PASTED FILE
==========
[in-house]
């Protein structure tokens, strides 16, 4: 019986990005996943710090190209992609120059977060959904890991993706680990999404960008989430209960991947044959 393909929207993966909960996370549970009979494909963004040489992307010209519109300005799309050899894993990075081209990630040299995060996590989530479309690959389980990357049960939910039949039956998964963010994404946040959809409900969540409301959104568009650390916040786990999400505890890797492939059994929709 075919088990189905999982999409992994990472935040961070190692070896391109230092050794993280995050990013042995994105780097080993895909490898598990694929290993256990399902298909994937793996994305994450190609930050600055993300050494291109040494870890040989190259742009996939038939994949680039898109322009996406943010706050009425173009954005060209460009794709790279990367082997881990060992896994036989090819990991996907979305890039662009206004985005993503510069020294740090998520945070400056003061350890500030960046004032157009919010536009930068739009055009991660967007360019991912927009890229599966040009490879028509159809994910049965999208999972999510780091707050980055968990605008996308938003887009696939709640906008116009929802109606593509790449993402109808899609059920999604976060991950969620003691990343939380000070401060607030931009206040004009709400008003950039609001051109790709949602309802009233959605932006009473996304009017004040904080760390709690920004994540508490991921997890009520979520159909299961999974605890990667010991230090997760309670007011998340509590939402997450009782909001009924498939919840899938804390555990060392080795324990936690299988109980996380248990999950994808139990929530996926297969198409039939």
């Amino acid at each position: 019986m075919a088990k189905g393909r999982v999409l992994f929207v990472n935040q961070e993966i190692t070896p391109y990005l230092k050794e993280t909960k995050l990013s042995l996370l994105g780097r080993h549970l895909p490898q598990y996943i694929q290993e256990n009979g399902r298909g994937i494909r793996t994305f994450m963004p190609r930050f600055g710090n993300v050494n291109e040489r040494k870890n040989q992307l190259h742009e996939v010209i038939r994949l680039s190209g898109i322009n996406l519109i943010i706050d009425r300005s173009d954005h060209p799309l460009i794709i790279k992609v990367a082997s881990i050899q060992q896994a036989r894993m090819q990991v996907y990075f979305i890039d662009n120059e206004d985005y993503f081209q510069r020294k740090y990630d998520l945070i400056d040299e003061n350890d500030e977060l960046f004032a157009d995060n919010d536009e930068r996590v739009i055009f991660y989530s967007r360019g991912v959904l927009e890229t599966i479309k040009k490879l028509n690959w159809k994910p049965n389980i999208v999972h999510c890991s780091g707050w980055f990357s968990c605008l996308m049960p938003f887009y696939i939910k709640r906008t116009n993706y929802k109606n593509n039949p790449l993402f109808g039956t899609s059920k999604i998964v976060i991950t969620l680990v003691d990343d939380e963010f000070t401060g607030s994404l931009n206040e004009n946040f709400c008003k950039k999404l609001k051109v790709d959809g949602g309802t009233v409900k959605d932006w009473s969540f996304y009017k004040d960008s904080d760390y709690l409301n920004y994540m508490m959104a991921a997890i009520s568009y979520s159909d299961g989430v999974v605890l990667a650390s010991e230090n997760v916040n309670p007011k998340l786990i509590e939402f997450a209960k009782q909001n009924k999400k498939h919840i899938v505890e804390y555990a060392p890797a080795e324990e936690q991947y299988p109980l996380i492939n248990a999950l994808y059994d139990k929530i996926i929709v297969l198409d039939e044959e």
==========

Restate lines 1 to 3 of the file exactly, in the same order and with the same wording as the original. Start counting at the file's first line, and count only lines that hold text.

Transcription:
[in-house]
């Protein structure tokens, strides 16, 4: 019986990005996943710090190209992609120059977060959904890991993706680990999404960008989430209960991947044959 393909929207993966909960996370549970009979494909963004040489992307010209519109300005799309050899894993990075081209990630040299995060996590989530479309690959389980990357049960939910039949039956998964963010994404946040959809409900969540409301959104568009650390916040786990999400505890890797492939059994929709 075919088990189905999982999409992994990472935040961070190692070896391109230092050794993280995050990013042995994105780097080993895909490898598990694929290993256990399902298909994937793996994305994450190609930050600055993300050494291109040494870890040989190259742009996939038939994949680039898109322009996406943010706050009425173009954005060209460009794709790279990367082997881990060992896994036989090819990991996907979305890039662009206004985005993503510069020294740090998520945070400056003061350890500030960046004032157009919010536009930068739009055009991660967007360019991912927009890229599966040009490879028509159809994910049965999208999972999510780091707050980055968990605008996308938003887009696939709640906008116009929802109606593509790449993402109808899609059920999604976060991950969620003691990343939380000070401060607030931009206040004009709400008003950039609001051109790709949602309802009233959605932006009473996304009017004040904080760390709690920004994540508490991921997890009520979520159909299961999974605890990667010991230090997760309670007011998340509590939402997450009782909001009924498939919840899938804390555990060392080795324990936690299988109980996380248990999950994808139990929530996926297969198409039939």
């Amino acid at each position: 019986m075919a088990k189905g393909r999982v999409l992994f929207v990472n935040q961070e993966i190692t070896p391109y990005l230092k050794e993280t909960k995050l990013s042995l996370l994105g780097r080993h549970l895909p490898q598990y996943i694929q290993e256990n009979g399902r298909g994937i494909r793996t994305f994450m963004p190609r930050f600055g710090n993300v050494n291109e040489r040494k870890n040989q992307l190259h742009e996939v010209i038939r994949l680039s190209g898109i322009n996406l519109i943010i706050d009425r300005s173009d954005h060209p799309l460009i794709i790279k992609v990367a082997s881990i050899q060992q896994a036989r894993m090819q990991v996907y990075f979305i890039d662009n120059e206004d985005y993503f081209q510069r020294k740090y990630d998520l945070i400056d040299e003061n350890d500030e977060l960046f004032a157009d995060n919010d536009e930068r996590v739009i055009f991660y989530s967007r360019g991912v959904l927009e890229t599966i479309k040009k490879l028509n690959w159809k994910p049965n389980i999208v999972h999510c890991s780091g707050w980055f990357s968990c605008l996308m049960p938003f887009y696939i939910k709640r906008t116009n993706y929802k109606n593509n039949p790449l993402f109808g039956t899609s059920k999604i998964v976060i991950t969620l680990v003691d990343d939380e963010f000070t401060g607030s994404l931009n206040e004009n946040f709400c008003k950039k999404l609001k051109v790709d959809g949602g309802t009233v409900k959605d932006w009473s969540f996304y009017k004040d960008s904080d760390y709690l409301n920004y994540m508490m959104a991921a997890i009520s568009y979520s159909d299961g989430v999974v605890l990667a650390s010991e230090n997760v916040n309670p007011k998340l786990i509590e939402f997450a209960k009782q909001n009924k999400k498939h919840i899938v505890e804390y555990a060392p890797a080795e324990e936690q991947y299988p109980l996380i492939n248990a999950l994808y059994d139990k929530i996926i929709v297969l198409d039939e044959e």